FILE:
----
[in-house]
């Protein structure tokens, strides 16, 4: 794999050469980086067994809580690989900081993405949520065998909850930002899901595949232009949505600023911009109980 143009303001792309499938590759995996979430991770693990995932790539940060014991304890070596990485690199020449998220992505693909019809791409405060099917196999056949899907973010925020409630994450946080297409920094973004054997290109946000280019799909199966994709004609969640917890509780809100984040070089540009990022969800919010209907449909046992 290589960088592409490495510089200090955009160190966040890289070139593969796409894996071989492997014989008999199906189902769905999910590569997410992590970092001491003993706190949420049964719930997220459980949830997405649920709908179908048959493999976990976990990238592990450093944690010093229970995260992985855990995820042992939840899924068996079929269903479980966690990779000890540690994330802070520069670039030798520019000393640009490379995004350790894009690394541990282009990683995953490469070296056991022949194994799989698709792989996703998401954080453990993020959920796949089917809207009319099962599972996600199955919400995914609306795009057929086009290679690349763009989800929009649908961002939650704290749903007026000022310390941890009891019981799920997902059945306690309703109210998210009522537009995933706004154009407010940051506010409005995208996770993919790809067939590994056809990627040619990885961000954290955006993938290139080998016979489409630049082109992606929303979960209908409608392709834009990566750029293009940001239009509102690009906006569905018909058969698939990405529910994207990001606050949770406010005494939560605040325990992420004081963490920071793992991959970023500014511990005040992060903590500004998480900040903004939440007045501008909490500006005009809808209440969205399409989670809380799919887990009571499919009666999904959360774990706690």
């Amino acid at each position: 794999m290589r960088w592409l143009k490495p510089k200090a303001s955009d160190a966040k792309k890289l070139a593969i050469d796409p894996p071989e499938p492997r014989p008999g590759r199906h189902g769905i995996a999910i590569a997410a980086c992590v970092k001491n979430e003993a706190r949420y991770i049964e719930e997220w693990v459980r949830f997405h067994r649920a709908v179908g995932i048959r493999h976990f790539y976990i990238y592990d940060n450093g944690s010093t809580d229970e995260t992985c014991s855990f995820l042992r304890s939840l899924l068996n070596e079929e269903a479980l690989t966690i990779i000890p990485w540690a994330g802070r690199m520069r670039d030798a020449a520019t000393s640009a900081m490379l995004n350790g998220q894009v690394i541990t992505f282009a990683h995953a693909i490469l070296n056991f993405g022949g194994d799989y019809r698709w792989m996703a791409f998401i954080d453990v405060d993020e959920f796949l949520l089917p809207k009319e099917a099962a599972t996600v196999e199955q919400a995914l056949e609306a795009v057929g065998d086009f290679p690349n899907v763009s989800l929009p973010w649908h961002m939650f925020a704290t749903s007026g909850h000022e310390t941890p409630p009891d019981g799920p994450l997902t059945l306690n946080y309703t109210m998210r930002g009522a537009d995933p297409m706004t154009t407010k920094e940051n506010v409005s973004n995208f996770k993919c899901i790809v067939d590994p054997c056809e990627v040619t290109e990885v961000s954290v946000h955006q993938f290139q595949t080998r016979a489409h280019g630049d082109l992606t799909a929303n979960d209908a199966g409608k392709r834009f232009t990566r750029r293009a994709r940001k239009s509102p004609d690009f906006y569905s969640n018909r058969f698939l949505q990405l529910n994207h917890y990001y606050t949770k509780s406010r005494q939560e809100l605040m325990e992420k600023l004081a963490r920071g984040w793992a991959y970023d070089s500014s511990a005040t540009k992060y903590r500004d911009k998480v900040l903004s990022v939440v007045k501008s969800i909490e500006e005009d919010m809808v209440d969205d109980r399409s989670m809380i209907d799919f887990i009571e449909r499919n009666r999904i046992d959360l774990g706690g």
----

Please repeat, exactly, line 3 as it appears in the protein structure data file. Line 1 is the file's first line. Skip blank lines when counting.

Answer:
């Amino acid at each position: 794999m290589r960088w592409l143009k490495p510089k200090a303001s955009d160190a966040k792309k890289l070139a593969i050469d796409p894996p071989e499938p492997r014989p008999g590759r199906h189902g769905i995996a999910i590569a997410a980086c992590v970092k001491n979430e003993a706190r949420y991770i049964e719930e997220w693990v459980r949830f997405h067994r649920a709908v179908g995932i048959r493999h976990f790539y976990i990238y592990d940060n450093g944690s010093t809580d229970e995260t992985c014991s855990f995820l042992r304890s939840l899924l068996n070596e079929e269903a479980l690989t966690i990779i000890p990485w540690a994330g802070r690199m520069r670039d030798a020449a520019t000393s640009a900081m490379l995004n350790g998220q894009v690394i541990t992505f282009a990683h995953a693909i490469l070296n056991f993405g022949g194994d799989y019809r698709w792989m996703a791409f998401i954080d453990v405060d993020e959920f796949l949520l089917p809207k009319e099917a099962a599972t996600v196999e199955q919400a995914l056949e609306a795009v057929g065998d086009f290679p690349n899907v763009s989800l929009p973010w649908h961002m939650f925020a704290t749903s007026g909850h000022e310390t941890p409630p009891d019981g799920p994450l997902t059945l306690n946080y309703t109210m998210r930002g009522a537009d995933p297409m706004t154009t407010k920094e940051n506010v409005s973004n995208f996770k993919c899901i790809v067939d590994p054997c056809e990627v040619t290109e990885v961000s954290v946000h955006q993938f290139q595949t080998r016979a489409h280019g630049d082109l992606t799909a929303n979960d209908a199966g409608k392709r834009f232009t990566r750029r293009a994709r940001k239009s509102p004609d690009f906006y569905s969640n018909r058969f698939l949505q990405l529910n994207h917890y990001y606050t949770k509780s406010r005494q939560e809100l605040m325990e992420k600023l004081a963490r920071g984040w793992a991959y970023d070089s500014s511990a005040t540009k992060y903590r500004d911009k998480v900040l903004s990022v939440v007045k501008s969800i909490e500006e005009d919010m809808v209440d969205d109980r399409s989670m809380i209907d799919f887990i009571e449909r499919n009666r999904i046992d959360l774990g706690g």